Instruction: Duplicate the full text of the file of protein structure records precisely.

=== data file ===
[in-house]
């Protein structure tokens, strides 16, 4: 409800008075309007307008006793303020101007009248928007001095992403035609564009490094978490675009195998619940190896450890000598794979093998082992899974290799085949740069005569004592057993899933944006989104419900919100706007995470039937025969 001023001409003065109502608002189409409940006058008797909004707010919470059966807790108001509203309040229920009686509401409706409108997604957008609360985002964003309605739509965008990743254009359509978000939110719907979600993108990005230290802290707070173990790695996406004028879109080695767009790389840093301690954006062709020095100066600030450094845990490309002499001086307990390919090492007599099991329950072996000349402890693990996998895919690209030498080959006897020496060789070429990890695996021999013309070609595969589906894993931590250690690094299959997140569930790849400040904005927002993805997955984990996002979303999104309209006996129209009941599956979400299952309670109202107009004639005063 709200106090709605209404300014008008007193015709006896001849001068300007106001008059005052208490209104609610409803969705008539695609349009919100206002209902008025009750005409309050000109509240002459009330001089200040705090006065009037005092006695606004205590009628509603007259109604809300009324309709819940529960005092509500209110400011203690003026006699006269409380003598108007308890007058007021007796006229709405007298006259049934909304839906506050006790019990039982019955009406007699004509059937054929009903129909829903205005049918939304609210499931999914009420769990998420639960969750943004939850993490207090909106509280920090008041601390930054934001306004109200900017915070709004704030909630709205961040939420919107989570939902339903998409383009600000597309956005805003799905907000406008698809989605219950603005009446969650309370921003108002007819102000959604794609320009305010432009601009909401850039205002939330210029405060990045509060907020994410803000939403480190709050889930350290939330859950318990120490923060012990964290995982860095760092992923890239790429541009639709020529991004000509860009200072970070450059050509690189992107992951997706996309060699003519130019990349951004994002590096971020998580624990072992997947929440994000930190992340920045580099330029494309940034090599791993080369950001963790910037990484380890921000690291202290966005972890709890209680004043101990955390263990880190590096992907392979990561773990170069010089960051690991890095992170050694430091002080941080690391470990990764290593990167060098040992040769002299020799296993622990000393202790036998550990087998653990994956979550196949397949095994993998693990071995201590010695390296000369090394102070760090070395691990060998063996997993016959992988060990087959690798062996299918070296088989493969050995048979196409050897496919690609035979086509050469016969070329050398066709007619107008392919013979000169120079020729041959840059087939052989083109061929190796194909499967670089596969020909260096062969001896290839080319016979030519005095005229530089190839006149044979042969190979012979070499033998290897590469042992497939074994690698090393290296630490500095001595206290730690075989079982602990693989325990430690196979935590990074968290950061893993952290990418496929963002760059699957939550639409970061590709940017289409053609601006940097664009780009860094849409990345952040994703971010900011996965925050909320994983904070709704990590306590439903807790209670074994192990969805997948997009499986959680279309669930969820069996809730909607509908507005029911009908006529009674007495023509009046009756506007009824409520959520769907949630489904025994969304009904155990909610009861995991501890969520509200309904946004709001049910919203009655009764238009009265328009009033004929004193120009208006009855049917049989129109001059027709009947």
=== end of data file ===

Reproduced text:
[in-house]
């Protein structure tokens, strides 16, 4: 409800008075309007307008006793303020101007009248928007001095992403035609564009490094978490675009195998619940190896450890000598794979093998082992899974290799085949740069005569004592057993899933944006989104419900919100706007995470039937025969 001023001409003065109502608002189409409940006058008797909004707010919470059966807790108001509203309040229920009686509401409706409108997604957008609360985002964003309605739509965008990743254009359509978000939110719907979600993108990005230290802290707070173990790695996406004028879109080695767009790389840093301690954006062709020095100066600030450094845990490309002499001086307990390919090492007599099991329950072996000349402890693990996998895919690209030498080959006897020496060789070429990890695996021999013309070609595969589906894993931590250690690094299959997140569930790849400040904005927002993805997955984990996002979303999104309209006996129209009941599956979400299952309670109202107009004639005063 709200106090709605209404300014008008007193015709006896001849001068300007106001008059005052208490209104609610409803969705008539695609349009919100206002209902008025009750005409309050000109509240002459009330001089200040705090006065009037005092006695606004205590009628509603007259109604809300009324309709819940529960005092509500209110400011203690003026006699006269409380003598108007308890007058007021007796006229709405007298006259049934909304839906506050006790019990039982019955009406007699004509059937054929009903129909829903205005049918939304609210499931999914009420769990998420639960969750943004939850993490207090909106509280920090008041601390930054934001306004109200900017915070709004704030909630709205961040939420919107989570939902339903998409383009600000597309956005805003799905907000406008698809989605219950603005009446969650309370921003108002007819102000959604794609320009305010432009601009909401850039205002939330210029405060990045509060907020994410803000939403480190709050889930350290939330859950318990120490923060012990964290995982860095760092992923890239790429541009639709020529991004000509860009200072970070450059050509690189992107992951997706996309060699003519130019990349951004994002590096971020998580624990072992997947929440994000930190992340920045580099330029494309940034090599791993080369950001963790910037990484380890921000690291202290966005972890709890209680004043101990955390263990880190590096992907392979990561773990170069010089960051690991890095992170050694430091002080941080690391470990990764290593990167060098040992040769002299020799296993622990000393202790036998550990087998653990994956979550196949397949095994993998693990071995201590010695390296000369090394102070760090070395691990060998063996997993016959992988060990087959690798062996299918070296088989493969050995048979196409050897496919690609035979086509050469016969070329050398066709007619107008392919013979000169120079020729041959840059087939052989083109061929190796194909499967670089596969020909260096062969001896290839080319016979030519005095005229530089190839006149044979042969190979012979070499033998290897590469042992497939074994690698090393290296630490500095001595206290730690075989079982602990693989325990430690196979935590990074968290950061893993952290990418496929963002760059699957939550639409970061590709940017289409053609601006940097664009780009860094849409990345952040994703971010900011996965925050909320994983904070709704990590306590439903807790209670074994192990969805997948997009499986959680279309669930969820069996809730909607509908507005029911009908006529009674007495023509009046009756506007009824409520959520769907949630489904025994969304009904155990909610009861995991501890969520509200309904946004709001049910919203009655009764238009009265328009009033004929004193120009208006009855049917049989129109001059027709009947």